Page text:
I mean every DP, gaffer and videographer has always grabbed and adapted every form of lighting available for use in video and film work. It's almost as bad as someone claiming a patent on sunlight as a key light in film. LEDs existed long before Litepanels as did people using them in film and video.

January 19, 2013

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Make sure you add the rest of the Vitec group to your "never buy from" list:
http://www.vitecgroup.com/OurBusinesses.aspx
That includes sachtler, oconnor, manfrotto and gizto.
Some people said Tiffen was in the group too, but I don't see it there, or in wikipedia.

January 20, 2013

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Dude, are you for real? They are just resellers of those things. And they do not hold a "monopol" on tripods do they. But I bet they would like to. Think before you write some statements and defend a company that you do not have any benefit of.

January 20, 2013

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mike

Afraid not, Vitec does appear to own those companies.

January 20, 2013

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Luke

Well Sachtler, Miller, O'connor and Manfrotto are not all there is out there anyway :)

January 20, 2013

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mike

Yeah, I was coming here to say the same thing (boycott all Vitec brands). Vitec is indeed the parent company of all these famous video/film/photography brands. They've been buying them all up over the years.

January 20, 2013

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Shenan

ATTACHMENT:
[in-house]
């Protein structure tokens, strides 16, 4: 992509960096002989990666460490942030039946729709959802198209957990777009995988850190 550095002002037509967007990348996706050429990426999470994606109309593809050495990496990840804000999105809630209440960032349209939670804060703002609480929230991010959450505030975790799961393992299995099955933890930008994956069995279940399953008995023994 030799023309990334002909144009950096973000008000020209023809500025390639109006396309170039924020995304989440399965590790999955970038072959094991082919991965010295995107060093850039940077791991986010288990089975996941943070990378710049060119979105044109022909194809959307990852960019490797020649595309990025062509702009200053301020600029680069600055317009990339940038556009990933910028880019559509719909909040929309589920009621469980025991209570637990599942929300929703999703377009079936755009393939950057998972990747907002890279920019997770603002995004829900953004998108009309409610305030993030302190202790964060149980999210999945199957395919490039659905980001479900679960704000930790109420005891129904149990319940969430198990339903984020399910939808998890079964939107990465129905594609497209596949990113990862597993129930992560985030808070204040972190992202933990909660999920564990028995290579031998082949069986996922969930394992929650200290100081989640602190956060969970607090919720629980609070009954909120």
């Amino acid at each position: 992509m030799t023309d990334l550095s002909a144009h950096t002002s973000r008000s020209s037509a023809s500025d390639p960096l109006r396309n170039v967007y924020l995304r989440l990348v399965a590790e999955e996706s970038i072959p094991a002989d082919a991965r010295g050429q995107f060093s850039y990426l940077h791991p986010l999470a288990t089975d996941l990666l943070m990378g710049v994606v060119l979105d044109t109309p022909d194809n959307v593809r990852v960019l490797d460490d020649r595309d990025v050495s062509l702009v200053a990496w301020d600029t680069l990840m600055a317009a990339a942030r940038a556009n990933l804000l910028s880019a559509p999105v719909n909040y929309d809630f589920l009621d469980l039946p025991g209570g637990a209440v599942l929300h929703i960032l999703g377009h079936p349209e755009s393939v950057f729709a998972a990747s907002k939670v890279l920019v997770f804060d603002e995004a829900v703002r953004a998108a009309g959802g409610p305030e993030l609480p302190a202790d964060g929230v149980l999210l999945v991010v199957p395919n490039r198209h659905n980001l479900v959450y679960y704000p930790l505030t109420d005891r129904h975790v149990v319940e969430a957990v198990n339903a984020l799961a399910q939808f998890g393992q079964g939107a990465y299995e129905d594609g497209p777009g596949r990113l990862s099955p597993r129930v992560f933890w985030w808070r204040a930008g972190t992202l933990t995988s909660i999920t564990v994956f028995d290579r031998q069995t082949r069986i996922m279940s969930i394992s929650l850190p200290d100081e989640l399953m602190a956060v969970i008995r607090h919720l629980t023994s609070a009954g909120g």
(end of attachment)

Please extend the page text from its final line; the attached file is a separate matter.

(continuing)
I forgot to add this link as well, which is a website that had been trying to fight this litepanels patent. Perhaps they will keep up the fight and try to invalidate the patent: http://patentfreeled.com/

January 20, 2013

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Shenan

I don't fathom the full case, but it seems Litepanels has a patent on generic LEDs, or some legaleses that no other company can use generic LEDs for video use. Kinda krazy. I wonder if those sub$99 LEDs on Amazon that got decent reviews that users said are Litepanels alternatives are the alleged 'perps'. Litepanels is overpriced and over-hyped. It spawned a market for low-cost and more innovative LEDs. Litepanels doesn't make a Rotolight, they require their own throne (aka hotshoe). Thankfully I bilked a Litepanels from a former employee. Fuck Litepanels anyway. Book me Dano and sue me!

January 19, 2013

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joel billie

LP = bunch of shitbags

January 19, 2013

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ben

Whoopty for Lite Panels! The patents belong to them, then fine, they were smart enough to get them and now force almost everyone to pay them for it. This is only the equivalent nonsense that says Apple owns the patent to Rounded Corner touch screen phones. Were they the 1st with touch screen...NO, but were smart enough to patent it. (I know thats a crude example but...)
Just as smart as they were, in this "do-it-yourself" mindset industry it may hurt long term. (major productions stay far away from LED's since there isn't enough throw) They may end up like RCA that owns the patent to CD's but couldn't get folks to buy their own product. Especially now that Plasma lights seems more viable than LED.

January 19, 2013

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That's called a Monopoly! This is bullsh*t.

January 19, 2013

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This reminds me of the story of the guy that patented the "Happy Birthday" song because no one else did after years of existence.